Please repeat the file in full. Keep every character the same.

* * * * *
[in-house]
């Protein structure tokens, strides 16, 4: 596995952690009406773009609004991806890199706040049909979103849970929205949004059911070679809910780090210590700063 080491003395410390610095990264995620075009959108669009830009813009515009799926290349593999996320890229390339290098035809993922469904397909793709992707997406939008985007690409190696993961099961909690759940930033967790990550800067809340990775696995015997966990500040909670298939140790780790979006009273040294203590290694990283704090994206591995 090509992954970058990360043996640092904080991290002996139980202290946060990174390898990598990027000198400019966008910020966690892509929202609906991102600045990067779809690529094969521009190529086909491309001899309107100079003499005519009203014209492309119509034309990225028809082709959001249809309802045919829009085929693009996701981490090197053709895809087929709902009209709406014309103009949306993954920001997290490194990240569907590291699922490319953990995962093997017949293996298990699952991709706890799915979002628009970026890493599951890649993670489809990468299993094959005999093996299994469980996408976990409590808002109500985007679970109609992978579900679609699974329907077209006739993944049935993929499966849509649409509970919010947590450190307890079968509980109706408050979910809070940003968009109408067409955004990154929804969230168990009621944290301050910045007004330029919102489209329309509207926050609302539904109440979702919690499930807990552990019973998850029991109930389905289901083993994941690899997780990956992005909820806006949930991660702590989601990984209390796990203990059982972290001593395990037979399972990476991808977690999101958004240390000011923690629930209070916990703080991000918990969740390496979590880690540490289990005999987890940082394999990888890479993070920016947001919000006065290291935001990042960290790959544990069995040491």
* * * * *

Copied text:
[in-house]
């Protein structure tokens, strides 16, 4: 596995952690009406773009609004991806890199706040049909979103849970929205949004059911070679809910780090210590700063 080491003395410390610095990264995620075009959108669009830009813009515009799926290349593999996320890229390339290098035809993922469904397909793709992707997406939008985007690409190696993961099961909690759940930033967790990550800067809340990775696995015997966990500040909670298939140790780790979006009273040294203590290694990283704090994206591995 090509992954970058990360043996640092904080991290002996139980202290946060990174390898990598990027000198400019966008910020966690892509929202609906991102600045990067779809690529094969521009190529086909491309001899309107100079003499005519009203014209492309119509034309990225028809082709959001249809309802045919829009085929693009996701981490090197053709895809087929709902009209709406014309103009949306993954920001997290490194990240569907590291699922490319953990995962093997017949293996298990699952991709706890799915979002628009970026890493599951890649993670489809990468299993094959005999093996299994469980996408976990409590808002109500985007679970109609992978579900679609699974329907077209006739993944049935993929499966849509649409509970919010947590450190307890079968509980109706408050979910809070940003968009109408067409955004990154929804969230168990009621944290301050910045007004330029919102489209329309509207926050609302539904109440979702919690499930807990552990019973998850029991109930389905289901083993994941690899997780990956992005909820806006949930991660702590989601990984209390796990203990059982972290001593395990037979399972990476991808977690999101958004240390000011923690629930209070916990703080991000918990969740390496979590880690540490289990005999987890940082394999990888890479993070920016947001919000006065290291935001990042960290790959544990069995040491």